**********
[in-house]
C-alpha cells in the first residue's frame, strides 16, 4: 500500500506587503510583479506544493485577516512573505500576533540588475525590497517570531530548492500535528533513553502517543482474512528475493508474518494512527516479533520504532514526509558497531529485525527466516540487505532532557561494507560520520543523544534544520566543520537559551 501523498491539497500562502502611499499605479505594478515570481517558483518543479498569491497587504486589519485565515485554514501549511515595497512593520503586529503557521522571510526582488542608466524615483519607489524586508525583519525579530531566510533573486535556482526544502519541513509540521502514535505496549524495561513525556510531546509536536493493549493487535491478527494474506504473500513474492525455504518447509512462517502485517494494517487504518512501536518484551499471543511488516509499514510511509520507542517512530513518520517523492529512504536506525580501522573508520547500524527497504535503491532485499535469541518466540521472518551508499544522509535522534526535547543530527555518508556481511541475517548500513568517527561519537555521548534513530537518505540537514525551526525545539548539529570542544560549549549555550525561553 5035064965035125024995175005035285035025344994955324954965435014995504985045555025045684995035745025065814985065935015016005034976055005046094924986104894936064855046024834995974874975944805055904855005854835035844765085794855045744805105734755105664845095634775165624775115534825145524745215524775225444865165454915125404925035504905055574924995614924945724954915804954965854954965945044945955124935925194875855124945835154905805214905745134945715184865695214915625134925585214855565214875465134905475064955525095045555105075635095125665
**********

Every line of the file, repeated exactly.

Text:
[in-house]
C-alpha cells in the first residue's frame, strides 16, 4: 500500500506587503510583479506544493485577516512573505500576533540588475525590497517570531530548492500535528533513553502517543482474512528475493508474518494512527516479533520504532514526509558497531529485525527466516540487505532532557561494507560520520543523544534544520566543520537559551 501523498491539497500562502502611499499605479505594478515570481517558483518543479498569491497587504486589519485565515485554514501549511515595497512593520503586529503557521522571510526582488542608466524615483519607489524586508525583519525579530531566510533573486535556482526544502519541513509540521502514535505496549524495561513525556510531546509536536493493549493487535491478527494474506504473500513474492525455504518447509512462517502485517494494517487504518512501536518484551499471543511488516509499514510511509520507542517512530513518520517523492529512504536506525580501522573508520547500524527497504535503491532485499535469541518466540521472518551508499544522509535522534526535547543530527555518508556481511541475517548500513568517527561519537555521548534513530537518505540537514525551526525545539548539529570542544560549549549555550525561553 5035064965035125024995175005035285035025344994955324954965435014995504985045555025045684995035745025065814985065935015016005034976055005046094924986104894936064855046024834995974874975944805055904855005854835035844765085794855045744805105734755105664845095634775165624775115534825145524745215524775225444865165454915125404925035504905055574924995614924945724954915804954965854954965945044945955124935925194875855124945835154905805214905745134945715184865695214915625134925585214855565214875465134905475064955525095045555105075635095125665